GitHub Comments: A Growing Platform for Malware Distribution

Researchers have noticed that hackers are abusing GitHub to distribute malware. For example, malicious actors are using URLs associated with Microsoft repositories, making the files appear safe.

Last week, McAfee experts fake cheating software that was actually a modified version of the Redline infostealer. While investigating this campaign, researchers observed that the malicious payloads of fake cheats were using URLs related to the GitHub repository vcpkg, owned by Microsoft:

https://github[.]com/microsoft/vcpkg/files/14125503/Cheat.Lab.2.7.2.zip
https://github[.]com/microsoft/STL/files/14432565/Cheater.Pro.1.6.0.zip

Reporters at Bleeping Computer found it odd that Microsoft’s repository has been distributing malware since February 2024 without anyone noticing, and no references to the mentioned files were found in the project’s source code.

The publication’s journalists decided to investigate and discovered that the files were not part of vcpkg but had been uploaded as comments to commits and issues.

When leaving a comment on GitHub, a user can attach a file to it, which will be uploaded to the GitHub CDN and associated with the respective project using a unique URL format: https://www.github[.]com/{project_user}/{repo_name}/files/{file_id}/{file_name}. For videos and images, the file path will use /assets/.

The link is automatically generated when adding a file to a comment

Instead of generating the URL after the comment is published, GitHub automatically creates a download link immediately after adding a file to an unsaved comment. This allows hackers to associate their malware with any repository without the knowledge of its owners.

Furthermore, even if the comment is eventually not published (or is deleted right after publication), the files will not be removed from the GitHub CDN, and the URLs will continue to work.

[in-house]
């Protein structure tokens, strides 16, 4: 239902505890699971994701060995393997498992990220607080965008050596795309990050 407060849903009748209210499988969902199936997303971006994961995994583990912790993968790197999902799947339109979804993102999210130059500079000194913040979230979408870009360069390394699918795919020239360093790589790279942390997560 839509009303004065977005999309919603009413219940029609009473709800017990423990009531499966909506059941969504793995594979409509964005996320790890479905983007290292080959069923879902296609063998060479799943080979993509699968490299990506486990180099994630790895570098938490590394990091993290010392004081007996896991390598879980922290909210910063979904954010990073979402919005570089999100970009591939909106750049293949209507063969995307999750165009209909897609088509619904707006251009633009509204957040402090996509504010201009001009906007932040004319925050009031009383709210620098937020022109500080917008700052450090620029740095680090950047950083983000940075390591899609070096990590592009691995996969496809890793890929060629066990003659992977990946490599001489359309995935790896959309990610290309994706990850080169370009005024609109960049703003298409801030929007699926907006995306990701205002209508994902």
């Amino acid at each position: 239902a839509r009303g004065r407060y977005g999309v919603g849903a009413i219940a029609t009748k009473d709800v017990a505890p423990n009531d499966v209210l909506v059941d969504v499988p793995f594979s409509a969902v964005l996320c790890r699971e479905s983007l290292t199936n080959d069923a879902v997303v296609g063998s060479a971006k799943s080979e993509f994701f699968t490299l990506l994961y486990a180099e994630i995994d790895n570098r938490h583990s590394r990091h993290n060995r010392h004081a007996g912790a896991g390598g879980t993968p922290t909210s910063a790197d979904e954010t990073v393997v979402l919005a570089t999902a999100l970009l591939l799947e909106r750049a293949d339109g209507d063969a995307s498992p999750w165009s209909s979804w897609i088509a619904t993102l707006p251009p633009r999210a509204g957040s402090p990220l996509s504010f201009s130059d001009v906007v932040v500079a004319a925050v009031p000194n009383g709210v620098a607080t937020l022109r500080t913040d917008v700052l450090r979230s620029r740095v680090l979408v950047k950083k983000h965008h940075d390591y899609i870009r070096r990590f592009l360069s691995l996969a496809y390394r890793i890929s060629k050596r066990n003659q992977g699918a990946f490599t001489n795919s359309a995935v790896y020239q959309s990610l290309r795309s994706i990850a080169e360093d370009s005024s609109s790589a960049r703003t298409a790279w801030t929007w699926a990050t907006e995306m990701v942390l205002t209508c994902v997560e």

Journalists note that the repository name of the victim company is still visible in the URL, enabling malicious actors to create sophisticated and believable lures.

For example, a hacker could upload a malicious executable file to a Nvidia repository under the guise of driver installation, with the malware pretending to be a new driver fixing issues in a popular game. Alternatively, an attacker could upload a file in the comments to the Google Chromium source code, claiming it to be a new experimental browser build.

Even if a company discovers that its repositories are being used to distribute malware, there are no settings to manage files attached to projects. Therefore, the only way to protect a GitHub account from such abuse is to disable comments, which can only be done temporarily, for up to six months.

Sergei Frankoff, a specialist at the UNPACME automated malware analysis service, conducted a live stream on Twitch last month dedicated to this issue, stating that hackers are actively exploiting it.

While investigating the issue, Bleeping Computer managed to find another repository (httprouter) that was also used to distribute malware. Interestingly, it was the same fake cheat Cheater.Pro.1.6.0.zip as with the Microsoft URLs.

However, Frankoff informed the publication that in March, he discovered another similar campaign involving the same LUA loader, SmartLoader, disguised as cheating software Aimmy. According to the expert, SmartLoader is typically installed alongside other payloads, such as the aforementioned RedLine stealer.

Bleeping Computer reached out to GitHub and Microsoft regarding this issue but did not receive a response. Over the weekend, GitHub removed the malware associated with Microsoft’s repositories. However, the malware linked to httprouter and Aimmy remains accessible, and their URLs are still functional.

UPD.

Bleeping Computer discovered that a similar issue affects GitLab as well. In this case, the generated file links also remain active even if the comment was not published or was deleted immediately.

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